“The higher those two stats are, the more confidence we have that our campaign is going to be successful in encouraging young adults in Virginia to vote this year,” Musapatike said.

According to the Snapchat Political Ads Library, ACRONYM ads have received about 383,000 impressions so far this year.

In terms of reaching an audience, Snapchat advertisements can range widely. AcraMax saw 275 impressions per dollar spent — but the Southern Environmental Law Center has done much better. The SELC spent $509 on Snapchat ads and had about 505 impressions for every dollar spent.

Claudine Ebeid McElwain, the program communications manager for the SELC, said Snapchat is one of many channels the center uses to engage Virginians on environmental issues like offshore drilling and threats to clean water. The SELC ads ran during the late spring and early summer.

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The Capital News Service is a flagship program of VCU’s Richard T. Robertson School of Media and Culture. In the program, journalism students cover news in Richmond and across Virginia and distribute their stories, photos, and other content to more than 100 newspapers, television and radio stations, and news websites.

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Live Updates: Ongoing list and information on Richmond area institution and event closures, postponements

With new information and cancellations coming in by the hour, the below is our attempt to keep you up to date on the latest Richmond area closures, cancellations, and community information, with links to relevant resources for more. We’ll continue to update this article as we learn more. Feel free to leave your own in the comments or email to [email protected]

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Note: We’re attempting to keep this list up to date as often as possible. Please submit any changes, additions, or corrections to [email protected] Want to support our efforts? Please consider making a donation to RVAHub at the link below.




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Please note that this list is rapidly changing and we’re doing our best to keep it updated but we will at time have some outdated information. Please let us know if there has been a change.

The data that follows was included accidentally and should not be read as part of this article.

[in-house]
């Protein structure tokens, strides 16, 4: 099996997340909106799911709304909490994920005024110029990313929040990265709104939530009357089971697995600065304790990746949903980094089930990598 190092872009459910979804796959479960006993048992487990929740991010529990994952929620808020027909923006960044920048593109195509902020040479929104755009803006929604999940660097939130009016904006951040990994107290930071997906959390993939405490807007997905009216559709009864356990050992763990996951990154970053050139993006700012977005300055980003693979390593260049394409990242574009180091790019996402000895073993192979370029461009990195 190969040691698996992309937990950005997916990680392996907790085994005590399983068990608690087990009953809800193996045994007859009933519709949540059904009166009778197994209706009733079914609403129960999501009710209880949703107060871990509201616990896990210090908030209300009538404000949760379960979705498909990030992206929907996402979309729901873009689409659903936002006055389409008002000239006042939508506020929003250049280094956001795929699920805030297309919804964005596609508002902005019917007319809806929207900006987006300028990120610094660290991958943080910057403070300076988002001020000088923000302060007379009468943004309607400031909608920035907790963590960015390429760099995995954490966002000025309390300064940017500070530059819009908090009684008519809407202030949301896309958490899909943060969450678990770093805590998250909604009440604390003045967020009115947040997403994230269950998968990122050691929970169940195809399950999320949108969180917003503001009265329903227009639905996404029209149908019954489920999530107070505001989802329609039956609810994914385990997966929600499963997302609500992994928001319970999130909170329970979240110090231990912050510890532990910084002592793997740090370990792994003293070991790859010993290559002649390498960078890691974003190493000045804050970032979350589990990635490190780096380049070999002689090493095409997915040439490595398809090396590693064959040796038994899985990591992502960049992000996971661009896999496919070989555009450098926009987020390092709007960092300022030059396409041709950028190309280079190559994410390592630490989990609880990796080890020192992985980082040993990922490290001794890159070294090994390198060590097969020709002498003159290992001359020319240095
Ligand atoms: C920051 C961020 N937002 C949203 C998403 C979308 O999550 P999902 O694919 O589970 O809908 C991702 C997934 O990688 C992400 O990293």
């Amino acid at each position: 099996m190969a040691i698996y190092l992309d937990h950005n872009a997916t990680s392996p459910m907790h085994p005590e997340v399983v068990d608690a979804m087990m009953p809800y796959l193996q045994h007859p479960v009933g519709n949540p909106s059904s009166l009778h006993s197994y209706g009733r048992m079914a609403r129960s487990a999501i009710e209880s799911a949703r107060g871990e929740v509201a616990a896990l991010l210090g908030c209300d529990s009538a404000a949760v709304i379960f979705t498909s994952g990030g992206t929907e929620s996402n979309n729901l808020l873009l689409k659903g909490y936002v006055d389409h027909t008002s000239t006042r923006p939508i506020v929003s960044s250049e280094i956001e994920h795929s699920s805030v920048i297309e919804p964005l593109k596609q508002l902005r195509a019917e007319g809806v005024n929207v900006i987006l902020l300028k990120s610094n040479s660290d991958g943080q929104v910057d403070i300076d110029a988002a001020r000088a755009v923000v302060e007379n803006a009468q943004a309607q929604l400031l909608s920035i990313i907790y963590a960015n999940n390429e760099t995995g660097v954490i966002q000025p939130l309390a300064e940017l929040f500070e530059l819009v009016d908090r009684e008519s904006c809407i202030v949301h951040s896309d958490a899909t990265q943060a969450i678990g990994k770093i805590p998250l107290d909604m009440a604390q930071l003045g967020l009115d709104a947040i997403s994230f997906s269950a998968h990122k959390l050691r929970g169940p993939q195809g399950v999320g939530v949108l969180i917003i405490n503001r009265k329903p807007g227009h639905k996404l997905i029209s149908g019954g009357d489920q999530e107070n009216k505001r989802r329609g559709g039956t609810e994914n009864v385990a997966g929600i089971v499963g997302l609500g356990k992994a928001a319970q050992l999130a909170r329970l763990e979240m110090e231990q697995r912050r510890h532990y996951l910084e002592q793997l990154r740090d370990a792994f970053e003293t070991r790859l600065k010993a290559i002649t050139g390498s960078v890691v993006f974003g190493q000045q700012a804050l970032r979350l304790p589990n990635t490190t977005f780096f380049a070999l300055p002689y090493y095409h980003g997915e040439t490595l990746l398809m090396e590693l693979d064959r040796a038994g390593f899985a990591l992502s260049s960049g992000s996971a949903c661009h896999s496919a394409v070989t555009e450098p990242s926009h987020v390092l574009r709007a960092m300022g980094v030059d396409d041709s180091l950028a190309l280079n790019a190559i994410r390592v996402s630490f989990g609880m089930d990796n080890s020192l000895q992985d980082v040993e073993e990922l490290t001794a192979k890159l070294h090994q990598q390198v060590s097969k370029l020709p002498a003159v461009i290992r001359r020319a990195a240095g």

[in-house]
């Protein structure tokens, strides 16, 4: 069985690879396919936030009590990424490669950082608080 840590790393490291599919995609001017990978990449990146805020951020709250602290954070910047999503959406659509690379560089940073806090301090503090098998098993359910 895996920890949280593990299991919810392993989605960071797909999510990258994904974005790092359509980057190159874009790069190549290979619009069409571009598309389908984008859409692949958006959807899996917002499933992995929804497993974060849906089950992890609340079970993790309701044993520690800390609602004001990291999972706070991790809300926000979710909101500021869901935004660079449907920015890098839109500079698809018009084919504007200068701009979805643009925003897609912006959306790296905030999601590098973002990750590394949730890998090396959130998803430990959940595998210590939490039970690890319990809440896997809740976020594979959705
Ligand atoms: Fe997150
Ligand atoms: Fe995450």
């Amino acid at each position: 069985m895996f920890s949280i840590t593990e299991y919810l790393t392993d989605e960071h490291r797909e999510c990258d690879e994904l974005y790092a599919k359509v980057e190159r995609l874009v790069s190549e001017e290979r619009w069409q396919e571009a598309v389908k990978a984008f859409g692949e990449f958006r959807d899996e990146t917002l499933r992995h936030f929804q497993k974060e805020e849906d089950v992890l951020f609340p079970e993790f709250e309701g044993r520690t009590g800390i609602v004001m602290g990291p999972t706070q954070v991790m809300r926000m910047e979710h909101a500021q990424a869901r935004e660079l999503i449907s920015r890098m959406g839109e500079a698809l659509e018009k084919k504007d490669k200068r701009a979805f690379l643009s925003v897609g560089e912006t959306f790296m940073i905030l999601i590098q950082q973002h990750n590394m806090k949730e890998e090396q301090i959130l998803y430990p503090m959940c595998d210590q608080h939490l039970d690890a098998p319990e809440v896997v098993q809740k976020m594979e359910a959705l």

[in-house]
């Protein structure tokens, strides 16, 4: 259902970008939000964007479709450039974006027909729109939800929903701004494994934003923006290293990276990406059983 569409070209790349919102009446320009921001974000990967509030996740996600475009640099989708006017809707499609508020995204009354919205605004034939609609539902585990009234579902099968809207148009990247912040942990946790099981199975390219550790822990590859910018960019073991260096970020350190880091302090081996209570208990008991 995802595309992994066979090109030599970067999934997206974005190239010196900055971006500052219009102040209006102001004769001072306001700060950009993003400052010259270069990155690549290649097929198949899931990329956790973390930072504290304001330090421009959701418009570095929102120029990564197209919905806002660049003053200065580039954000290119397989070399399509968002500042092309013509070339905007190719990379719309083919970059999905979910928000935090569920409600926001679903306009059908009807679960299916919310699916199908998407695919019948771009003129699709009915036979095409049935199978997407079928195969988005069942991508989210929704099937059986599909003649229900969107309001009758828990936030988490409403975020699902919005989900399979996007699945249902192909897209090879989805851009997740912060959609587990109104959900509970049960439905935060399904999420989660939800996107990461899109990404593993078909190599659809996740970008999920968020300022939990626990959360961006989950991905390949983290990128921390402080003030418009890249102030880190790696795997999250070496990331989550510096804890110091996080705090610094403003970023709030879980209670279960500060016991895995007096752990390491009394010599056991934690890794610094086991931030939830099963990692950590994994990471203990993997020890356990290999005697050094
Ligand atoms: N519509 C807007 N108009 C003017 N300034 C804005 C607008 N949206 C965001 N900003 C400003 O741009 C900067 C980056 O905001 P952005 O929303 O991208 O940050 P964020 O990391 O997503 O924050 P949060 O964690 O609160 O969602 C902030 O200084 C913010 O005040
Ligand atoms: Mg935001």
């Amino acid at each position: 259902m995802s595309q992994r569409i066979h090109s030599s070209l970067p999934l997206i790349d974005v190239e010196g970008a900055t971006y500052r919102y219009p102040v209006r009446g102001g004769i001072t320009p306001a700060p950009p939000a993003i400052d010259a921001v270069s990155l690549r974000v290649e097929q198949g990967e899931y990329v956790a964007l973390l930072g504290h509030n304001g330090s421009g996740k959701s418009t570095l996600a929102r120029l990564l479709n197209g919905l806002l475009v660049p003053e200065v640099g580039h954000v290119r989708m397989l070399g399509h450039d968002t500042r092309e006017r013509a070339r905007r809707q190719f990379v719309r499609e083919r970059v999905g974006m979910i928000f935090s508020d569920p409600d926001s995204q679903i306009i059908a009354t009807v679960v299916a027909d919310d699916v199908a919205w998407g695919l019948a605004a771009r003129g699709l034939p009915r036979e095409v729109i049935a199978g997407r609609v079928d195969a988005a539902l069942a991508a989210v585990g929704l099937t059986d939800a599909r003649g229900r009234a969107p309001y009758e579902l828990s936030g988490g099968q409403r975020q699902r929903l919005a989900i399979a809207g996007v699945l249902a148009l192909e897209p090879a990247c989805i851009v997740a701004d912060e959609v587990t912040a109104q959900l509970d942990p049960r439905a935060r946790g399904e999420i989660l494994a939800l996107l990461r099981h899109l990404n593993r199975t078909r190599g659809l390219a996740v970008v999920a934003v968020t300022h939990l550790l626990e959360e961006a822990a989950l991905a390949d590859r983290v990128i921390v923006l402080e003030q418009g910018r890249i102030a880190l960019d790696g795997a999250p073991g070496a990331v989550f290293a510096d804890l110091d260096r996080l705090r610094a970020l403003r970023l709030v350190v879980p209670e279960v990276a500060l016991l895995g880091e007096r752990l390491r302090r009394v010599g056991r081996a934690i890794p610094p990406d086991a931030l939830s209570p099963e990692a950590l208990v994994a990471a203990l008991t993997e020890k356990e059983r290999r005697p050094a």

In the interest of public health and safety, the administration of Mayor Levar Stoney recommends that all restaurants, bars, and other establishments that serve food and drink within city limits eliminate bar seating, move tables at least six feet apart and limit their on-site service to 50 percent of their normal capacity. If 50 percent of capacity exceeds the CDC-recommended limit of 50 people gathered, establishments should limit their service to 50 or fewer patrons. The recommendation does not affect any restaurant’s capacity to offer carryout and delivery. In order to support the residents and businesses of Richmond, the administration will introduce on March 23 an ordinance outlining a city amnesty program for all penalties and interest on most local taxes due between March 13 and June 30, 2020. This proposed program will exclude personal property taxes on vehicles, motor vehicle license taxes, and vehicle license fees, as required by ordinance. The city is also exploring options for a program to issue small, no-interest loans to support small businesses. More information on this will be provided at a later date.

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Councilwoman Gray hosting online Second District town hall, introducing two resolutions to help small businesses

Councilwoman Kim Gray (2nd District) issued a statement today calling for the City of Richmond to support small businesses, especially the hard-hit restaurant industry, during the COVID-19 crisis, through two draft resolutions.

RVAHub Staff

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Councilwoman Kim Gray (2nd District) issued a statement today calling for the City of Richmond to support small businesses, especially the hard-hit restaurant industry, during the COVID-19 crisis, through two draft resolutions.

Gray’s first proposed paper asks the City administration for revised revenue estimates for FY 19-20 and FY 20-21, including any assumptions and methodologies used in the revised forecast, by April 3.

A second proposed paper calls for the Administration to find ways to administratively, legally or legislatively accomplish the following:

  1. Rescind the Richmond City meals tax for the months of February, March and April (March, April and May payments);
  2. Refund 50% of the 2020 Richmond Business, Professional and Occupational license taxes paid by restaurants prospectively to the City in January 2020 or later (given that estimates of future restaurant sales for the remainder of the year were based on normal operations, which is no longer a realistic assumption); and